Air Flow Consulting
Visualisation of unsteady CFX simulation of a spreading fire in a flat unsing COVISE. The concentration of burnt gases can be examined as well as the temperature. By modelling the whole surrounding house, it can be judged whether the existing emergency exits can be accessed securely while the fire advances.
California Institute for Telecommunications and Information Technology
San Diego, CA, USA
Calit² installed a virtual reality wall driven by COVISE and OpenCOVER. Jürgen Schulze-Döbold and his colleagues have an ongoing project concerning interactive visualisation of proteins from the Protein Data Bank (PDB). They also visualize 3D earthquake locations on a world-wide scale. Currently, they are integrating a method to automatically access the latest measurements from the web. Another field of activity is the development of real-time volume rendering algorithms for virtual environments. The algorithm has recently been integrated with UIC/EVL's SAGE library to drive high-resolution tiled displays. See a more detailed list of projects here.
Mr. Drosdol and his team is using COVISE and OpenCOVER to visualize Buildings, show rooms and exhibition booths in the DC Virtual Reality Center EP/QIC in Sindelfingen. Together with the HLRS, we are working on improving this design process by using tangible interfaces and by integrating simulations.
CoSBi used COVISE for the visualization of volumetric data generated by stochastic biochemical simulations. In particular, biologist find simulations in which many species are free to move in a 3D environment and interact of great interest, but visualization of this kind of multi-dimensional volumetric data is not trivial. We used the ViRVo renderer, OpenCOVER, and a custom-made TabletUI plugin to help define and shape multi-dimensional tranfer function.
The picture shows the visualization in COVISE of an engine simulation (intake stroke at partload) with STAR-CD.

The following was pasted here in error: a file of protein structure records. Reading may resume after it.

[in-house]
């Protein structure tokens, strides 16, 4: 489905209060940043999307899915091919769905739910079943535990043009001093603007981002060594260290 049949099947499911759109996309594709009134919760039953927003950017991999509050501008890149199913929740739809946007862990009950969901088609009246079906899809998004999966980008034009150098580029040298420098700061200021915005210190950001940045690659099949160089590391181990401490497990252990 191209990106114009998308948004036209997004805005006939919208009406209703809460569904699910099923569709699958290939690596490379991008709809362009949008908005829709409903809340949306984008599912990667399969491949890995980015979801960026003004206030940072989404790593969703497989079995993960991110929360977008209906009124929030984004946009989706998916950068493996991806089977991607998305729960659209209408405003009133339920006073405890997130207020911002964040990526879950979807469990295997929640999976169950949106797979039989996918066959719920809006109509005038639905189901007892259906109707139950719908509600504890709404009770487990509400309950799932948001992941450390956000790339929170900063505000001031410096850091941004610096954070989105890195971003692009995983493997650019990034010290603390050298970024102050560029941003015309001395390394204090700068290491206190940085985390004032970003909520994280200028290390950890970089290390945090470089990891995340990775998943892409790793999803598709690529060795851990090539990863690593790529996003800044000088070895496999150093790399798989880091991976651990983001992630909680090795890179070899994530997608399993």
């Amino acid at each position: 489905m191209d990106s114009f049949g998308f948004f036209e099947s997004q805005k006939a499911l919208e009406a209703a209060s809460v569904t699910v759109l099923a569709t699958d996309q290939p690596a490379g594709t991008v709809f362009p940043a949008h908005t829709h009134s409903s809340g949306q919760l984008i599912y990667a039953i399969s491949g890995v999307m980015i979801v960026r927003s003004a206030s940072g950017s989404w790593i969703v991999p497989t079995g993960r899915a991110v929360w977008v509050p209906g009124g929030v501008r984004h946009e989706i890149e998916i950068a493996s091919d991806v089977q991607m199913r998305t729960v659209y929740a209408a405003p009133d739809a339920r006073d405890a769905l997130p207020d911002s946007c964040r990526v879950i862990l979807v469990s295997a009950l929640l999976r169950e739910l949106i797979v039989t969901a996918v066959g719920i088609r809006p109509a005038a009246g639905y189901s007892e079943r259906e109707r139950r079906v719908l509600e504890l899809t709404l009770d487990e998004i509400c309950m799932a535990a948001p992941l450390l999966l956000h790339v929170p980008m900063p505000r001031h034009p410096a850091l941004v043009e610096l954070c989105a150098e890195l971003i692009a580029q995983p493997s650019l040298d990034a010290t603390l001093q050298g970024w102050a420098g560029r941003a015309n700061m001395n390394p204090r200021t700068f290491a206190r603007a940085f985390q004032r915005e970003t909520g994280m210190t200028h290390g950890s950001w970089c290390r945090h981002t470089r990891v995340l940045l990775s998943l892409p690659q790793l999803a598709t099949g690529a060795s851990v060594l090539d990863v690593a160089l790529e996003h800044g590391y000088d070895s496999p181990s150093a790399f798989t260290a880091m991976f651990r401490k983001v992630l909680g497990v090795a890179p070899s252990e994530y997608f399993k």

The picture shows the visualization of a climate simulation in a truck cabin. It's a coupled simulation consisting of three parts: Flow simulation with heat transfer and radiation. The flow simulation was performed with STAR-CD on a NEC SX-4 by Daimler-Benz (SFB 374, Rapid Prototyping).
Daimler-Benz Aerospace has been partner on the projects PAGEIN and ADONNIS and is now involved into the projects EFENDA and SPOCK. In Efenda the steps "grid generation", "simulation", "postprocessing and visualization" are integrated into COVISE for efficient access of remote supercomputers and for collaborative working. In SPOCK COVISE is the integration platform for the aerodynamic disciplines "simulation", "wind tunnel test" and "free flight test".
FH Konstanz installed the "Immersive_Room", a “cave”-like immersive virtual reality installation where they are using COVISE for projects in teaching and research in architecture, urban planning simulation, virtual words for humans, learning environments and communication design.
Advanced visualization methods in architecture, simulation coupling, tangible interfaces, application example S21, Virgin Galactic.
With HP and Prof Lang's Group, we are working on getting COVISE running on SVA the platform. On a tiled display visualization array we showed a COVISE application example at SC05 in Seattle. At TechEd 2004 in Amsterdam, we showed a 3D online simulation demo using HP Hardware for the keynote speech of Microsoft's vice president and CTO of EMEA, Jonathan Murray.